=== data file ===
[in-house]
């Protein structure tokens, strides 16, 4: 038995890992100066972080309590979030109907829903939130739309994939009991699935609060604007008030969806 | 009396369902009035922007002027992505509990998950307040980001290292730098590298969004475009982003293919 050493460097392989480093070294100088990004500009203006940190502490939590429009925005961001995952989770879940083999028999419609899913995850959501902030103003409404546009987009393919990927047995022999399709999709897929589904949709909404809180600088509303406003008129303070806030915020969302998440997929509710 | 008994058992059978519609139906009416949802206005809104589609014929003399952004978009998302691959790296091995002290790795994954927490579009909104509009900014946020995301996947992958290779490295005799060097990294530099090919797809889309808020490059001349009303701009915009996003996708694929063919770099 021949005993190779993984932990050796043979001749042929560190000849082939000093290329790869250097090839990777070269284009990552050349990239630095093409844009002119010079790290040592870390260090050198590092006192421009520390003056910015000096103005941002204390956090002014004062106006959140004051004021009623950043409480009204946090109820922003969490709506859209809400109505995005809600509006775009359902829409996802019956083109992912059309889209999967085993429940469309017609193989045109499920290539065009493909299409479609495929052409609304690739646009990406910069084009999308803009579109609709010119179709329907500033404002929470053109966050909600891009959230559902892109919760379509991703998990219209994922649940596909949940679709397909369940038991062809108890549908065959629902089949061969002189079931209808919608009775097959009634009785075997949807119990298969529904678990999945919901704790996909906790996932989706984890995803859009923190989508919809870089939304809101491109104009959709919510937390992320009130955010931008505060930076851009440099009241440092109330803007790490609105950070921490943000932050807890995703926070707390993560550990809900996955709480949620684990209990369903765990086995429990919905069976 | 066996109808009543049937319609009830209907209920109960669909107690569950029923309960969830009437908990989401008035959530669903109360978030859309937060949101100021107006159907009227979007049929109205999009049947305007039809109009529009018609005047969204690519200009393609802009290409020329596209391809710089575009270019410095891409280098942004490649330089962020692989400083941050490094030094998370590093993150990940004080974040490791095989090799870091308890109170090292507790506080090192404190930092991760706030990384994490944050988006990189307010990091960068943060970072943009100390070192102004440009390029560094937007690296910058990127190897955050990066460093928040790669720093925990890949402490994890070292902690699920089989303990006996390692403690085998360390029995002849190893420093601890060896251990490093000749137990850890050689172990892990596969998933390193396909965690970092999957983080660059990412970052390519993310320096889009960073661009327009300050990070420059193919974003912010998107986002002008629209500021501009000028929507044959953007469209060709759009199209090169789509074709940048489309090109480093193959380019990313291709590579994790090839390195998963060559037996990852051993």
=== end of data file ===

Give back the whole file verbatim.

[in-house]
């Protein structure tokens, strides 16, 4: 038995890992100066972080309590979030109907829903939130739309994939009991699935609060604007008030969806 | 009396369902009035922007002027992505509990998950307040980001290292730098590298969004475009982003293919 050493460097392989480093070294100088990004500009203006940190502490939590429009925005961001995952989770879940083999028999419609899913995850959501902030103003409404546009987009393919990927047995022999399709999709897929589904949709909404809180600088509303406003008129303070806030915020969302998440997929509710 | 008994058992059978519609139906009416949802206005809104589609014929003399952004978009998302691959790296091995002290790795994954927490579009909104509009900014946020995301996947992958290779490295005799060097990294530099090919797809889309808020490059001349009303701009915009996003996708694929063919770099 021949005993190779993984932990050796043979001749042929560190000849082939000093290329790869250097090839990777070269284009990552050349990239630095093409844009002119010079790290040592870390260090050198590092006192421009520390003056910015000096103005941002204390956090002014004062106006959140004051004021009623950043409480009204946090109820922003969490709506859209809400109505995005809600509006775009359902829409996802019956083109992912059309889209999967085993429940469309017609193989045109499920290539065009493909299409479609495929052409609304690739646009990406910069084009999308803009579109609709010119179709329907500033404002929470053109966050909600891009959230559902892109919760379509991703998990219209994922649940596909949940679709397909369940038991062809108890549908065959629902089949061969002189079931209808919608009775097959009634009785075997949807119990298969529904678990999945919901704790996909906790996932989706984890995803859009923190989508919809870089939304809101491109104009959709919510937390992320009130955010931008505060930076851009440099009241440092109330803007790490609105950070921490943000932050807890995703926070707390993560550990809900996955709480949620684990209990369903765990086995429990919905069976 | 066996109808009543049937319609009830209907209920109960669909107690569950029923309960969830009437908990989401008035959530669903109360978030859309937060949101100021107006159907009227979007049929109205999009049947305007039809109009529009018609005047969204690519200009393609802009290409020329596209391809710089575009270019410095891409280098942004490649330089962020692989400083941050490094030094998370590093993150990940004080974040490791095989090799870091308890109170090292507790506080090192404190930092991760706030990384994490944050988006990189307010990091960068943060970072943009100390070192102004440009390029560094937007690296910058990127190897955050990066460093928040790669720093925990890949402490994890070292902690699920089989303990006996390692403690085998360390029995002849190893420093601890060896251990490093000749137990850890050689172990892990596969998933390193396909965690970092999957983080660059990412970052390519993310320096889009960073661009327009300050990070420059193919974003912010998107986002002008629209500021501009000028929507044959953007469209060709759009199209090169789509074709940048489309090109480093193959380019990313291709590579994790090839390195998963060559037996990852051993």